Elkins, G., Johnson, A., Fisher, W., & Sliwinski, J. (2013). Efficacy of Mind-body Therapy on Stress Reduction in Cancer Care. In Evidence-based Non-pharmacological Therapies for Palliative Cancer Care (pp. 153-173). Springer Netherlands.
ABSTRACT. Mindfulness meditation as an intervention to promote stress reduction has become increasingly studied and implemented over the last decade and consistently shows promising beneficial effects on psychological well-being. The development of mindfulness is integrated in several structured training programs and therapies such as mindfulness-based stress reduction, mindfulness-based cognitive therapy, as well as programs integrating mindfulness training specifically developed for cancer patients.
These programs and therapies have shown promising results in improving different psychological outcomes. In particular, mindfulness-based stress reduction programs have shown a strong potential for changing peoples’ experiences of stress-related complaints and increasing well-being. A meta-analysis of results from randomized controlled studies of mindfulness training among cancer patients presented in this chapter gives support for the positive effect of such interventions.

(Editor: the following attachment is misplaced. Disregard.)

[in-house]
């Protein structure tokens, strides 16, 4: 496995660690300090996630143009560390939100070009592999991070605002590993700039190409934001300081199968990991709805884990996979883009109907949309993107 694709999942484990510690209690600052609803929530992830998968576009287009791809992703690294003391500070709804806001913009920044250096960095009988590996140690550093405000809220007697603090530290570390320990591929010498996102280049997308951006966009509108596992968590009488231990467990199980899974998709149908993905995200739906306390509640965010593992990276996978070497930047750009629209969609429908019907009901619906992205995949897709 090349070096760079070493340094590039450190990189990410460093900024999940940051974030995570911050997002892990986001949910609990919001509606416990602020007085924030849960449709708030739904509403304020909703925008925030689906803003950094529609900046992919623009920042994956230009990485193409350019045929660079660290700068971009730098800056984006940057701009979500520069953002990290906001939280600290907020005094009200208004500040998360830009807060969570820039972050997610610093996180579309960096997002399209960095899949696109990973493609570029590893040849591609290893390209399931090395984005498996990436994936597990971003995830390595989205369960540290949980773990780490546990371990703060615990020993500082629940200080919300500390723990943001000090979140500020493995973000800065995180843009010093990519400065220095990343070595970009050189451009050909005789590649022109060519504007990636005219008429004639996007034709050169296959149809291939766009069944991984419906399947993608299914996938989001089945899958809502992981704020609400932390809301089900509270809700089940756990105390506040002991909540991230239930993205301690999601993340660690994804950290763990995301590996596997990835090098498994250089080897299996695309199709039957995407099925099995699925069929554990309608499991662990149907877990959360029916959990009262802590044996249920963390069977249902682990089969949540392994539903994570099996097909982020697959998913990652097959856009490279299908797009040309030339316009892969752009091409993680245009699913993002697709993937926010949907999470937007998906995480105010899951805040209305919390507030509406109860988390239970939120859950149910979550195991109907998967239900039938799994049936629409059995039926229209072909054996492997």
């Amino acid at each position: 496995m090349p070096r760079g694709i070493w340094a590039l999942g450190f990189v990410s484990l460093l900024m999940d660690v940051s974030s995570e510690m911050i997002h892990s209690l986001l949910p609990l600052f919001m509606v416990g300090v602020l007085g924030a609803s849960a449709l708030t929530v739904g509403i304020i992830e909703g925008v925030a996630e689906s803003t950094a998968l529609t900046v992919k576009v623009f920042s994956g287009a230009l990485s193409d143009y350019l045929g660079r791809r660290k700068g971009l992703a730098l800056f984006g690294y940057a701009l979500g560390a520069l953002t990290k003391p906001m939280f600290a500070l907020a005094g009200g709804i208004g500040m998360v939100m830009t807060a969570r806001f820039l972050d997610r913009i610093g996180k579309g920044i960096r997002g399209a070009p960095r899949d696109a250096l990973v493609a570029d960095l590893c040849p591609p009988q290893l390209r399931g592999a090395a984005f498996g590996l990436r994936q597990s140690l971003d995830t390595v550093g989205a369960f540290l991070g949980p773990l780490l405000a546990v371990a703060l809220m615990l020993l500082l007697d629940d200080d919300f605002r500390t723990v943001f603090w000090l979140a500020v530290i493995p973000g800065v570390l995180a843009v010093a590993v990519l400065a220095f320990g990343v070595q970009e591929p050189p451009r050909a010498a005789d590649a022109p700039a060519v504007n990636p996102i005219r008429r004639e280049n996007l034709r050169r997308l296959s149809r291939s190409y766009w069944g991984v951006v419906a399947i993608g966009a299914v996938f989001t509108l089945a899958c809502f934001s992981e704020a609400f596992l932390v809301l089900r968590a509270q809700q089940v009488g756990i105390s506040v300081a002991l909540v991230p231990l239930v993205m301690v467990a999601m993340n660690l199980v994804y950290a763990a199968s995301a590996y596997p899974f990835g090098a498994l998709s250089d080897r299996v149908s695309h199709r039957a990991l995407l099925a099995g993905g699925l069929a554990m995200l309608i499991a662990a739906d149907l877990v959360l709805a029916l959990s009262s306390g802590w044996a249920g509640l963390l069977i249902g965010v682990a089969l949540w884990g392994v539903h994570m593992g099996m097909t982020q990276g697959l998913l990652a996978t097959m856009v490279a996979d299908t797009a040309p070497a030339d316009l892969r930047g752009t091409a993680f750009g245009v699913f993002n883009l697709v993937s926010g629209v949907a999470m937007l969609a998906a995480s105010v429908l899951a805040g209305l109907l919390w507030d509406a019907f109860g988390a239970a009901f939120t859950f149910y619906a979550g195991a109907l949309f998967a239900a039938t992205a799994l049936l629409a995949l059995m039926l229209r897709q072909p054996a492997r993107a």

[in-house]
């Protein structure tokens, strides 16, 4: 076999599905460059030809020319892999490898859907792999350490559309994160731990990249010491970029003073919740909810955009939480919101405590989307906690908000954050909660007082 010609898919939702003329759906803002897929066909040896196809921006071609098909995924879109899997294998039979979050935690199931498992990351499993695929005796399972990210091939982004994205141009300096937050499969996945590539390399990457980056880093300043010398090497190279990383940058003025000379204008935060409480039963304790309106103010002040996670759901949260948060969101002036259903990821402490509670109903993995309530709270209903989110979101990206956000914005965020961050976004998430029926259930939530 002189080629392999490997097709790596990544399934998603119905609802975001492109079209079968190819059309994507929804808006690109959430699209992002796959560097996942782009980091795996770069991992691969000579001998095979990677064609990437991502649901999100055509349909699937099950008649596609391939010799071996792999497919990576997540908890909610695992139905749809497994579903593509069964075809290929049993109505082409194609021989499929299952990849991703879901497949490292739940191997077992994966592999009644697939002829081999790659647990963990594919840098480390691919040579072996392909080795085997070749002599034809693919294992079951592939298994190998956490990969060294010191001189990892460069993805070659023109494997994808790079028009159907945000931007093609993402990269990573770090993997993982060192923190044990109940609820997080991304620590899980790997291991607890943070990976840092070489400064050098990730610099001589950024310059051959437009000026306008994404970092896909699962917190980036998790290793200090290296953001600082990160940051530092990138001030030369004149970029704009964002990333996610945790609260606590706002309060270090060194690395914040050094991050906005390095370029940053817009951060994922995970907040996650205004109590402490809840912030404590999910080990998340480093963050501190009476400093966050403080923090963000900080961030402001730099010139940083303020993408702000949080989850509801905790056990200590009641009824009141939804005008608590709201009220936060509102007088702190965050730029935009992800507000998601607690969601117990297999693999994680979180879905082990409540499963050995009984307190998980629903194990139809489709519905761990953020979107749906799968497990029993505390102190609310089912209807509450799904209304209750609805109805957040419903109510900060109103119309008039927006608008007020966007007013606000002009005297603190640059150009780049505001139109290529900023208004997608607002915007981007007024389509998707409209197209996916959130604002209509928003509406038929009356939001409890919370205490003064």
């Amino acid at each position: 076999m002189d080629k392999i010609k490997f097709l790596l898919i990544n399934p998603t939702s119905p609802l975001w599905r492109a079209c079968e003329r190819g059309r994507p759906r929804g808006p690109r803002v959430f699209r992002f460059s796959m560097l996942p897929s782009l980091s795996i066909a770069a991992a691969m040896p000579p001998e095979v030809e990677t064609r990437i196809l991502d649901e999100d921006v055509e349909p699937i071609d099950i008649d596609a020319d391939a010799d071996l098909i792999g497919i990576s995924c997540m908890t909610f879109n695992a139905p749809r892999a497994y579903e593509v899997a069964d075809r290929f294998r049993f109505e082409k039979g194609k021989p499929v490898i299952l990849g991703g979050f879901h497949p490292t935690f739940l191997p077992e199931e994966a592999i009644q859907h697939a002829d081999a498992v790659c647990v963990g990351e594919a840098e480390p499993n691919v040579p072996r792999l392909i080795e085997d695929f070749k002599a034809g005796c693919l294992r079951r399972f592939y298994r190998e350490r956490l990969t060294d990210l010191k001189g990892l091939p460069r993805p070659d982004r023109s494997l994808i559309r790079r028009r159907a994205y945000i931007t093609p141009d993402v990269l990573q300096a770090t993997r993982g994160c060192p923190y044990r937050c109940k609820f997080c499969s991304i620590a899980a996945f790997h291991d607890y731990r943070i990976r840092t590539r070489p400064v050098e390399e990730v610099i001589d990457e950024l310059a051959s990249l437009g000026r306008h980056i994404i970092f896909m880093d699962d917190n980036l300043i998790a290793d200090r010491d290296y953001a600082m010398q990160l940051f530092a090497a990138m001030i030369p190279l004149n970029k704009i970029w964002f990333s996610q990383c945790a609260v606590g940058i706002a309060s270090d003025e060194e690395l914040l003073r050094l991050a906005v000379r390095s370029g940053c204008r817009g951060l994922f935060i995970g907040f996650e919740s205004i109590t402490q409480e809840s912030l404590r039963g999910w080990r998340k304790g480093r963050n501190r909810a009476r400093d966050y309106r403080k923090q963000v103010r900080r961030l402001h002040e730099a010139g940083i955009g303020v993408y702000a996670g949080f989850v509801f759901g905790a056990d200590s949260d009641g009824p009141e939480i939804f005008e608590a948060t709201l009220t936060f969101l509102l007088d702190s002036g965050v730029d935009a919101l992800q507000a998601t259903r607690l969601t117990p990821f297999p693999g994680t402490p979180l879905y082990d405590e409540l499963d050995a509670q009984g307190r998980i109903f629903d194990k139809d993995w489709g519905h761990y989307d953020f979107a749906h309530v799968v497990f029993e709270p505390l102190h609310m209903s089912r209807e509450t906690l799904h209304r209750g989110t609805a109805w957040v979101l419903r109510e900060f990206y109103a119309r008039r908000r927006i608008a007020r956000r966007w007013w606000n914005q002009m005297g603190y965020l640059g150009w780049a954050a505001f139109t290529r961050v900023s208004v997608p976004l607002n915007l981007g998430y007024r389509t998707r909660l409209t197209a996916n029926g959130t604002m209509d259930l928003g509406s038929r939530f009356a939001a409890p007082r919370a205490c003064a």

Results show moderate intervention effect sizes for increased positive affective outcomes, such as quality of life and frequency of positive experiences; increases in physical health outcomes and measures of mindfulness; and reduction of negative affective outcomes such as depression, anxiety, and perceived stress.